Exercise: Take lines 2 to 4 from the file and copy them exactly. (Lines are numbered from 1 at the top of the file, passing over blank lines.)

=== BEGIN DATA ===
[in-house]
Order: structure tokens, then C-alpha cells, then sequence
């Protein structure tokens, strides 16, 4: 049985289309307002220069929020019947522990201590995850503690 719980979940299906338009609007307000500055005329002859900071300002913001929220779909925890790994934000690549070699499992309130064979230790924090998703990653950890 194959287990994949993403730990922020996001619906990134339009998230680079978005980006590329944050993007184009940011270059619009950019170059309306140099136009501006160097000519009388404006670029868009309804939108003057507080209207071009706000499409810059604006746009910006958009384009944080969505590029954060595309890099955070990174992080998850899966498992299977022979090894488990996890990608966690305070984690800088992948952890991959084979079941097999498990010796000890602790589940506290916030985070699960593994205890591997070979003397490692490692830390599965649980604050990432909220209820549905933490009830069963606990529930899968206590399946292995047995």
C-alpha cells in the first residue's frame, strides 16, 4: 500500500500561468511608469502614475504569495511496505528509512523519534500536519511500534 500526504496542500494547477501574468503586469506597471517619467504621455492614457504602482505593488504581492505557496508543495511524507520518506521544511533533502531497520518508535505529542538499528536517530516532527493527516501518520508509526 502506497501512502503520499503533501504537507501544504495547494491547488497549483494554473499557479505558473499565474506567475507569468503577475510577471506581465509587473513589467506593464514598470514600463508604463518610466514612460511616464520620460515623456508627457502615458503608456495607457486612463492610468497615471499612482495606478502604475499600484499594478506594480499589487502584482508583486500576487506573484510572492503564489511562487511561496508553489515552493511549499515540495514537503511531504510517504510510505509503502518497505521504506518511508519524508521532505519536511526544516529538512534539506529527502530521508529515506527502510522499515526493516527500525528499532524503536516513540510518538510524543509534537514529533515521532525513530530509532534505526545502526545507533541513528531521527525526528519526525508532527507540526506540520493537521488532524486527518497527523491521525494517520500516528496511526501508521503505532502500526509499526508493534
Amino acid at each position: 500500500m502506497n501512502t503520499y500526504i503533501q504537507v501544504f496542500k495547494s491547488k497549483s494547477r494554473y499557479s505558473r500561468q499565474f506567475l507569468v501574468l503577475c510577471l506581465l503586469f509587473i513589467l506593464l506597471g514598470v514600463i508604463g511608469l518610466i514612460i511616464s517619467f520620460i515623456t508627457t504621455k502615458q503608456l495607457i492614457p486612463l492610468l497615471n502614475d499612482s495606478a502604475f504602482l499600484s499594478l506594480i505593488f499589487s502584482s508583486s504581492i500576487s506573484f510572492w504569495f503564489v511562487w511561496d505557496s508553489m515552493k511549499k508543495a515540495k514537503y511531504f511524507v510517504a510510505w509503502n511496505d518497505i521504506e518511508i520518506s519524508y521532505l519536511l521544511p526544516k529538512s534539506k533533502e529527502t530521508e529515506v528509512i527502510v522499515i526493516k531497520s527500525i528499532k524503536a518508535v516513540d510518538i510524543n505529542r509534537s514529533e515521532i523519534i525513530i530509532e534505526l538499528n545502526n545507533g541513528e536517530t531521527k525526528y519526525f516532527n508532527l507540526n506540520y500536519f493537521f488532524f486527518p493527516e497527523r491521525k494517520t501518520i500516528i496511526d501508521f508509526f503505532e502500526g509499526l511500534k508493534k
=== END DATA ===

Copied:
Order: structure tokens, then C-alpha cells, then sequence
């Protein structure tokens, strides 16, 4: 049985289309307002220069929020019947522990201590995850503690 719980979940299906338009609007307000500055005329002859900071300002913001929220779909925890790994934000690549070699499992309130064979230790924090998703990653950890 194959287990994949993403730990922020996001619906990134339009998230680079978005980006590329944050993007184009940011270059619009950019170059309306140099136009501006160097000519009388404006670029868009309804939108003057507080209207071009706000499409810059604006746009910006958009384009944080969505590029954060595309890099955070990174992080998850899966498992299977022979090894488990996890990608966690305070984690800088992948952890991959084979079941097999498990010796000890602790589940506290916030985070699960593994205890591997070979003397490692490692830390599965649980604050990432909220209820549905933490009830069963606990529930899968206590399946292995047995």
C-alpha cells in the first residue's frame, strides 16, 4: 500500500500561468511608469502614475504569495511496505528509512523519534500536519511500534 500526504496542500494547477501574468503586469506597471517619467504621455492614457504602482505593488504581492505557496508543495511524507520518506521544511533533502531497520518508535505529542538499528536517530516532527493527516501518520508509526 502506497501512502503520499503533501504537507501544504495547494491547488497549483494554473499557479505558473499565474506567475507569468503577475510577471506581465509587473513589467506593464514598470514600463508604463518610466514612460511616464520620460515623456508627457502615458503608456495607457486612463492610468497615471499612482495606478502604475499600484499594478506594480499589487502584482508583486500576487506573484510572492503564489511562487511561496508553489515552493511549499515540495514537503511531504510517504510510505509503502518497505521504506518511508519524508521532505519536511526544516529538512534539506529527502530521508529515506527502510522499515526493516527500525528499532524503536516513540510518538510524543509534537514529533515521532525513530530509532534505526545502526545507533541513528531521527525526528519526525508532527507540526506540520493537521488532524486527518497527523491521525494517520500516528496511526501508521503505532502500526509499526508493534